Thursady April 6


9.15_Opening Plenary

Domenico Schillaci


Gianfranco Rizzo

Councillor for Innovation and Energy
Municipality of Palermo

Maurizio Carta

Dean of the Polytechnic School

10.00_Urban Lab  

The speakers present innovative projects and ideas applicable in Palermo. The speeches last 10 minutes.

Mariana Brilhante



Mariana is a late co-founder of SPEAK, a social tech startup that connects migrants & refugees with locals through a language and culture exchange program. After spending her first working years in 4 different continents doing investment guides for developing economies, Mariana decided to do something that contributed to a positive change in the world, that was when she moved back to Portugal and joined IES Social Business School, where she helped companies to develop a strategy for sustainability. Mariana is also an MBA student at The Lisbon MBA.


SPEAK offers a service whereby anyone can learn a new language and culture and at the same time meet new people and build friendships. In 2015, 244 million people lived outside their country of origin. Migrants, such as refugees, expats, students and guest workers face many challenges when arriving to a new country: not being able to speak the language, being judged by the color of their skin, race or religion and not having a network of support. These problems lead to the social exclusion of the migrant population and in communities that are not cohesive and do not accept diversity. SPEAK aims to address some of these problems, facilitating the integration process, the knowledge exchange as well as the personal enrichment.

Emanuela Saporito



Emanuela is an architect and a community urban planner. She has studied citizens’ participation in collaborative urban practices since 2008, when she graduated in Architecture from the Polytechnic School of Turin. She pursued her research interest in the Doctoral School of Polytechnic of Milan, where she studied the relationship between civic initiatives and public decision-making processes, being also Visiting Scholar at the Harvard Graduate School of Design and the Kennedy School of Government. In 2013, together with Elena Carmagnani, she founded OrtiAlti, a social innovation project aimed at regenerating the urban environment by building community rooftop gardens. In 2015 Emanuela won the Women for Expo first prize and in 2016 she completed OrtiAlti’s pilot project. She is now professor of urban design at the Polytechnic School of Turin.


OrtiAlti was born as a direct experience of urban regeneration aimed at creating community hanging gardens as tools for physical, environmental and social regeneration of cities. The ortoalto has a dual nature: on one hand, it is a physical solution for the reuse and enhancement of urban areas, which integrates nature and architecture; at the same time it is a collaborative model of action, aimed at generating changes in urban resources management from a social innovation perspective. In 2016 OrtiAlti realised in Turin the first community hanging garden: Ortoalto Le Fonderie Ozanam. It is a hanging garden of 300 square meters available for the citizens: a physical and environmental intervention that is strictly linked to the social inclusion theme. The pilot project also represented an opportunity to initiate a reflection on local regulatory instruments, even at a municipal level, to foster a more sustainable and collaborative concept of urban development.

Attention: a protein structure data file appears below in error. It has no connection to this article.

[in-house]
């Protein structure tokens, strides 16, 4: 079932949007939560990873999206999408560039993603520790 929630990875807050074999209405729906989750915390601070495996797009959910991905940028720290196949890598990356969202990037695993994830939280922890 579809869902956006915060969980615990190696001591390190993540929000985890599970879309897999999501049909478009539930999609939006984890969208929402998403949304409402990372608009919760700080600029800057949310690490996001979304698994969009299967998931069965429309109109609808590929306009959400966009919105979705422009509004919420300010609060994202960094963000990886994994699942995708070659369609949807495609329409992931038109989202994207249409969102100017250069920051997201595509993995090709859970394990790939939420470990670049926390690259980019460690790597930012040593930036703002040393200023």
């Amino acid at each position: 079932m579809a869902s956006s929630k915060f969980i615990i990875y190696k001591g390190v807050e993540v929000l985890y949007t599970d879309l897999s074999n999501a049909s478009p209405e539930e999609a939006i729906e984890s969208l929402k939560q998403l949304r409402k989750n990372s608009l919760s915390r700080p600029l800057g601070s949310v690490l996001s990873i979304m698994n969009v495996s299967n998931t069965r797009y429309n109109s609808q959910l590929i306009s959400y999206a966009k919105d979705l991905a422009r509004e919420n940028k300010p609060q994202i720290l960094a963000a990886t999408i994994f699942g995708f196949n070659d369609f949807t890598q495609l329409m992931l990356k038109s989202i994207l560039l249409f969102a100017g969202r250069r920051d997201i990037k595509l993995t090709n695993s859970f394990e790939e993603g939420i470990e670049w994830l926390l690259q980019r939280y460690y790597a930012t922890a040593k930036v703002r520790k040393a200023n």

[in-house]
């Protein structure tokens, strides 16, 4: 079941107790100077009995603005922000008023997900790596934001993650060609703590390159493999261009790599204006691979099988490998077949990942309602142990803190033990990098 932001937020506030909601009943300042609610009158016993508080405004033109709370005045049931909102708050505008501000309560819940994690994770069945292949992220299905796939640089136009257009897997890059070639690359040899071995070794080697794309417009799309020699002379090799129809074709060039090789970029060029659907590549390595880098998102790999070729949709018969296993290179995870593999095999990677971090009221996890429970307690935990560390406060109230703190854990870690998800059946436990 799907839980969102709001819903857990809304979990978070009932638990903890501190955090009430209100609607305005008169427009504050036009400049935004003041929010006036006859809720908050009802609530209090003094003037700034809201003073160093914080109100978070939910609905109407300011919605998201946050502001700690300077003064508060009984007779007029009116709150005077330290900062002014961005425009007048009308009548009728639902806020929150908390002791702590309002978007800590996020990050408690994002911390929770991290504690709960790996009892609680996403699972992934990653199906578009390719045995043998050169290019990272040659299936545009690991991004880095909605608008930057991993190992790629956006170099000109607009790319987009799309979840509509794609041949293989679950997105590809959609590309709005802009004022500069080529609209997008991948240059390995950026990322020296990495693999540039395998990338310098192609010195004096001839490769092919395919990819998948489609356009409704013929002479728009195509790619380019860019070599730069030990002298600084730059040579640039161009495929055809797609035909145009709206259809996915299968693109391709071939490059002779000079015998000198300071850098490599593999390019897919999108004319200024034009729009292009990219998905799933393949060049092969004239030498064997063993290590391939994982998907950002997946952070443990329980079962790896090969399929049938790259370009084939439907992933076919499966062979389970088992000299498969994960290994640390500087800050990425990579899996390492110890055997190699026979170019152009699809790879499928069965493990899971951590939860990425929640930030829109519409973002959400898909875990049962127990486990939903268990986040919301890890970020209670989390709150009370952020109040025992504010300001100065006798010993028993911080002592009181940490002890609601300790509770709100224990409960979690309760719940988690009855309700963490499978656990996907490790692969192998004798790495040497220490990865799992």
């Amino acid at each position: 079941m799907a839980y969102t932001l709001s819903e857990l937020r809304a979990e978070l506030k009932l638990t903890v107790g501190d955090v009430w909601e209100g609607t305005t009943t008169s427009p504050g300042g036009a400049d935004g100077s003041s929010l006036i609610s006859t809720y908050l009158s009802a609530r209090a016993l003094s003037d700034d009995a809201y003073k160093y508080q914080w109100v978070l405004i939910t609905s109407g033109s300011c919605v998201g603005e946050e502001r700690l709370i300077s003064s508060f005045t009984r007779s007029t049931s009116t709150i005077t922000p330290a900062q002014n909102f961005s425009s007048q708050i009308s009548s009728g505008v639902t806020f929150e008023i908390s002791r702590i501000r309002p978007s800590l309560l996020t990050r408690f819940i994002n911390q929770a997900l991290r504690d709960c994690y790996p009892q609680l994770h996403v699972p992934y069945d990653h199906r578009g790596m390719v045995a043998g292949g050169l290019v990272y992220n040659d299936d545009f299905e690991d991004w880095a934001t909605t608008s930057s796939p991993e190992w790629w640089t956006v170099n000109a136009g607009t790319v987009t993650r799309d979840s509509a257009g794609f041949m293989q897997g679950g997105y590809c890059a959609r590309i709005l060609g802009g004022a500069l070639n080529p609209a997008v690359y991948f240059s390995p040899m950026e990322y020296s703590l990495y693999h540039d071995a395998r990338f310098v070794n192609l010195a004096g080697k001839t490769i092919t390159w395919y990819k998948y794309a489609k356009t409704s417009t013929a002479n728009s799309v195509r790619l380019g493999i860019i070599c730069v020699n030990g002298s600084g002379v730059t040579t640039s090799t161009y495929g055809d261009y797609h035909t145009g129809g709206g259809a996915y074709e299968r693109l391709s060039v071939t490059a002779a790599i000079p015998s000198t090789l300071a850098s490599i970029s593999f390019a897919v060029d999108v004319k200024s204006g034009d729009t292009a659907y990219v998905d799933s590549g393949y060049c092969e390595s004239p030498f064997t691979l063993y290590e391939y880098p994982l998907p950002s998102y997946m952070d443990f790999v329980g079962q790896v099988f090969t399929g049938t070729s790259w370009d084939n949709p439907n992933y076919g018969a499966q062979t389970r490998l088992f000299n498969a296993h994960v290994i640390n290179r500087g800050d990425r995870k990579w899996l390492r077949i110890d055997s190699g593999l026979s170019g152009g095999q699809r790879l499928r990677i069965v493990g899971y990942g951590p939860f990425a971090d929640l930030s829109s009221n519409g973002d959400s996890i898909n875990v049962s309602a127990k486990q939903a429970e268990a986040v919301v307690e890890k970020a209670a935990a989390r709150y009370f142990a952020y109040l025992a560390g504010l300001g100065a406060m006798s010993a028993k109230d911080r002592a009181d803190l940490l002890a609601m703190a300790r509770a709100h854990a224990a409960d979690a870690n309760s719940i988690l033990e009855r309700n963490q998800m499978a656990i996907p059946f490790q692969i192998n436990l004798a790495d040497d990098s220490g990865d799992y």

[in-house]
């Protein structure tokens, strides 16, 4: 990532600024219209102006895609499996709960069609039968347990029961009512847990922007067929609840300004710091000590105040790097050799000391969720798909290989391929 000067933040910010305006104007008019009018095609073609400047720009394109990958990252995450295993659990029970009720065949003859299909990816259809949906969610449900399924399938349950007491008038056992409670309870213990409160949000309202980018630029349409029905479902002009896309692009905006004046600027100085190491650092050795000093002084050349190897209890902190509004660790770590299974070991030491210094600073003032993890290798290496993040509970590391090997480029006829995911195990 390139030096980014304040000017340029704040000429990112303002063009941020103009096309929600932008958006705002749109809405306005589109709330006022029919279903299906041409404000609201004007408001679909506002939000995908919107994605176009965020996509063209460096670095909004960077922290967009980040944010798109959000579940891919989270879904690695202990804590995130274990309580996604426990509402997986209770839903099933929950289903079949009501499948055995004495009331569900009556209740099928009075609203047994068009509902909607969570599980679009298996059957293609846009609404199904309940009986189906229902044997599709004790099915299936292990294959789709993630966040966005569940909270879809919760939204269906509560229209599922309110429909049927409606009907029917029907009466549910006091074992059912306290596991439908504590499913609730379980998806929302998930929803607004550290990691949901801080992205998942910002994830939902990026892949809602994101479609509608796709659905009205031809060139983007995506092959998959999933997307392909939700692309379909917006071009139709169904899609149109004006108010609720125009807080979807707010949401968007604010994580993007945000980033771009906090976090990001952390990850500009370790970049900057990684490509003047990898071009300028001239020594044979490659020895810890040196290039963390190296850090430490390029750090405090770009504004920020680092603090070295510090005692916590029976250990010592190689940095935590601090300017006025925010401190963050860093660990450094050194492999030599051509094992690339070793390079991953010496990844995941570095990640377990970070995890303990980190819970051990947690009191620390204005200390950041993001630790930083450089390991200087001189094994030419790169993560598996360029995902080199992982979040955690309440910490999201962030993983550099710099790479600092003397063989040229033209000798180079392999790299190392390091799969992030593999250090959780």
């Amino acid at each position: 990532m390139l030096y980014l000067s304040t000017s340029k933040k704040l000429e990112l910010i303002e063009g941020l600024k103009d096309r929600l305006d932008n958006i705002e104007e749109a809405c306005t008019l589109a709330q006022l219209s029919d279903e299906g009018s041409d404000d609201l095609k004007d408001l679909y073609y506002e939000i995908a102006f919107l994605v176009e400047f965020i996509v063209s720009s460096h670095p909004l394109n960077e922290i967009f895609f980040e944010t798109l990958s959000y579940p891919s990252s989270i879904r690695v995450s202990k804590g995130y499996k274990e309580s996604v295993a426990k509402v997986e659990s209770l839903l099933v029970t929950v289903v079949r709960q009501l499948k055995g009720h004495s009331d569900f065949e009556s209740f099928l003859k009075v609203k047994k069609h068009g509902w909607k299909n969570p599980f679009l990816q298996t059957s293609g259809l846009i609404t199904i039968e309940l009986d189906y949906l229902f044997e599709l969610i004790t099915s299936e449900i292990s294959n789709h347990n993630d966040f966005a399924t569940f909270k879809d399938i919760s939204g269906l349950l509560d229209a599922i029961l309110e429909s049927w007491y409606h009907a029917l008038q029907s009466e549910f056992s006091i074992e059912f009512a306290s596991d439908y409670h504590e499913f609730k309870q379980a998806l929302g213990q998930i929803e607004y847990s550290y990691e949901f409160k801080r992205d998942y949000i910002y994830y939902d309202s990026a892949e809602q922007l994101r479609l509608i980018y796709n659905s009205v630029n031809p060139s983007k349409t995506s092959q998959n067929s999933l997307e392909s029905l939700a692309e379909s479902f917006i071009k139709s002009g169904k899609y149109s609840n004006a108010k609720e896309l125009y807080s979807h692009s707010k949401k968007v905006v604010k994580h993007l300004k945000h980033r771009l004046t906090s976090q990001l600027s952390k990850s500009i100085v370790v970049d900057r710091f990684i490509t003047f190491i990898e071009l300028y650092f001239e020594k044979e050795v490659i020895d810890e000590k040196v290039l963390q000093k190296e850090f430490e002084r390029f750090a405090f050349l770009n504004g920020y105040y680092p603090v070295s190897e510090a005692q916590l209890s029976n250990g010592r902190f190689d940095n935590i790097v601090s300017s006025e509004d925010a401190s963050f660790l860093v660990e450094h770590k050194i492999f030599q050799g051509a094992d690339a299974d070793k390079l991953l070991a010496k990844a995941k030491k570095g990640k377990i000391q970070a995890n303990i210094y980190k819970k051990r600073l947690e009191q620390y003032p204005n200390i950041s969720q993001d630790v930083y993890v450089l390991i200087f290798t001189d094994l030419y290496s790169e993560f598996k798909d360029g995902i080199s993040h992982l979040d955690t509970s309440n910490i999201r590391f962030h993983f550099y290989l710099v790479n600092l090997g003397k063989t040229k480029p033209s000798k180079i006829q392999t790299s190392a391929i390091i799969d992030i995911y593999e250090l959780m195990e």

Marco Terranova



Marco is an architect and wood craftsman. His professional life is devoted to the practice of sustainability through projects, construction sites and training activities within Studiodeda, a multidisciplinary network of professionals and artisans. In 2012 he decided to start building with his own hands what he designs; using wood and natural materials. The focus shifts thus from the conventional construction site to a participated one. He coordinates sites in different parts of Italy and abroad: Sicily, Milan, Germany, France, Netherlands and Spain experiencing the transition from “learning by doing” to “design by doing”. Together with the Catalan association LEMUR he is developing a methodology to bring children at the center of regeneration processes in schools and urban spaces.


Recovering the ability to live in, to physically (re)build your own living space, the space where you express yourselves and build relationships. From children. From the transformation of learning spaces, school courtyards. Through an “analogue”, inclusive and collective process, where the whole community educates, including the district and its inhabitants. The school as a public space, porous and open to the city. The proposal consists of an organized path-inter-related process in consecutive phases, according to the principle of learning by doing, using the methodology of participatory design, body consciousness and living education. He starts by exploring the senses of educational spaces as a necessary condition for children’s overall well-being and of adults accompanying them. The tool consists in activating corporal conscience through the game. The body is put at the center of a reading, design, construction, living and vision process, recognizing its value as a source of information and intelligence, as an experience tool to realize needs and be aware of the influence of the characteristics of the surroundings, of criticalities and potentials. Project, construction and living returned to their collective dimension contributing to strengthen mutual bonds, sense of community and place identity.

Giacomo Crescenzi



Giacomo is an Italian social entrepreneur/artist. In 2009 he was selected for the United Nations Volunteer programme and he moved to Egypt, a place which has become a second home to him over the years. The events of 2011 and the growing passion for art inspired Giacomo to dedicate himself to the empowerment of creatives. In 2013 he co-founds AlQomrah with the idea of developing the creative talent and human capital of visual artists. Giacomo strongly believes that we can brake barriers by sustaining creative productions that preserve diversity, stimulate critical thinking and bridge differences between people and cultures.